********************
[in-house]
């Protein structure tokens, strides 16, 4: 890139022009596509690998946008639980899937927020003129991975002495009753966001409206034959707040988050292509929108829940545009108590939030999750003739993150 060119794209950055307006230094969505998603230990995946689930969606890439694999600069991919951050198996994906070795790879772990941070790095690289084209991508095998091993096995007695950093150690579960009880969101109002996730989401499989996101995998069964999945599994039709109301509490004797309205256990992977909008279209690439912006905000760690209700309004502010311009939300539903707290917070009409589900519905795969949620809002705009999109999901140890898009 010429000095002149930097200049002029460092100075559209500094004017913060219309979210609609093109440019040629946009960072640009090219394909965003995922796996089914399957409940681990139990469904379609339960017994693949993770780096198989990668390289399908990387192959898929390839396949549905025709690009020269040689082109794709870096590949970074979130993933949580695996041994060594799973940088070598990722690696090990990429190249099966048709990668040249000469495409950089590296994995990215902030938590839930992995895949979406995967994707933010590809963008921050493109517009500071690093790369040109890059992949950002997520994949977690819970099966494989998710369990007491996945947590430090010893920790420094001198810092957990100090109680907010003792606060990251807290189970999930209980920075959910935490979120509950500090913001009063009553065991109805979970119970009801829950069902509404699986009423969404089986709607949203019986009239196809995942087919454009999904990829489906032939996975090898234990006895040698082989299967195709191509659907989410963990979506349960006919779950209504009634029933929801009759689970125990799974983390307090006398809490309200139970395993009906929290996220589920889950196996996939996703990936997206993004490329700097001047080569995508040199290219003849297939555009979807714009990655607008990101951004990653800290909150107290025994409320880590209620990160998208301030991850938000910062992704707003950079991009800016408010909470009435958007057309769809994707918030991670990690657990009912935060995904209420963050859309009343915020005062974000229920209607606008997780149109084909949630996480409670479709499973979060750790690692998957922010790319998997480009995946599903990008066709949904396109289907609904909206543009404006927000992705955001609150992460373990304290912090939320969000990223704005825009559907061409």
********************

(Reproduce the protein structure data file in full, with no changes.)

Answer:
[in-house]
């Protein structure tokens, strides 16, 4: 890139022009596509690998946008639980899937927020003129991975002495009753966001409206034959707040988050292509929108829940545009108590939030999750003739993150 060119794209950055307006230094969505998603230990995946689930969606890439694999600069991919951050198996994906070795790879772990941070790095690289084209991508095998091993096995007695950093150690579960009880969101109002996730989401499989996101995998069964999945599994039709109301509490004797309205256990992977909008279209690439912006905000760690209700309004502010311009939300539903707290917070009409589900519905795969949620809002705009999109999901140890898009 010429000095002149930097200049002029460092100075559209500094004017913060219309979210609609093109440019040629946009960072640009090219394909965003995922796996089914399957409940681990139990469904379609339960017994693949993770780096198989990668390289399908990387192959898929390839396949549905025709690009020269040689082109794709870096590949970074979130993933949580695996041994060594799973940088070598990722690696090990990429190249099966048709990668040249000469495409950089590296994995990215902030938590839930992995895949979406995967994707933010590809963008921050493109517009500071690093790369040109890059992949950002997520994949977690819970099966494989998710369990007491996945947590430090010893920790420094001198810092957990100090109680907010003792606060990251807290189970999930209980920075959910935490979120509950500090913001009063009553065991109805979970119970009801829950069902509404699986009423969404089986709607949203019986009239196809995942087919454009999904990829489906032939996975090898234990006895040698082989299967195709191509659907989410963990979506349960006919779950209504009634029933929801009759689970125990799974983390307090006398809490309200139970395993009906929290996220589920889950196996996939996703990936997206993004490329700097001047080569995508040199290219003849297939555009979807714009990655607008990101951004990653800290909150107290025994409320880590209620990160998208301030991850938000910062992704707003950079991009800016408010909470009435958007057309769809994707918030991670990690657990009912935060995904209420963050859309009343915020005062974000229920209607606008997780149109084909949630996480409670479709499973979060750790690692998957922010790319998997480009995946599903990008066709949904396109289907609904909206543009404006927000992705955001609150992460373990304290912090939320969000990223704005825009559907061409």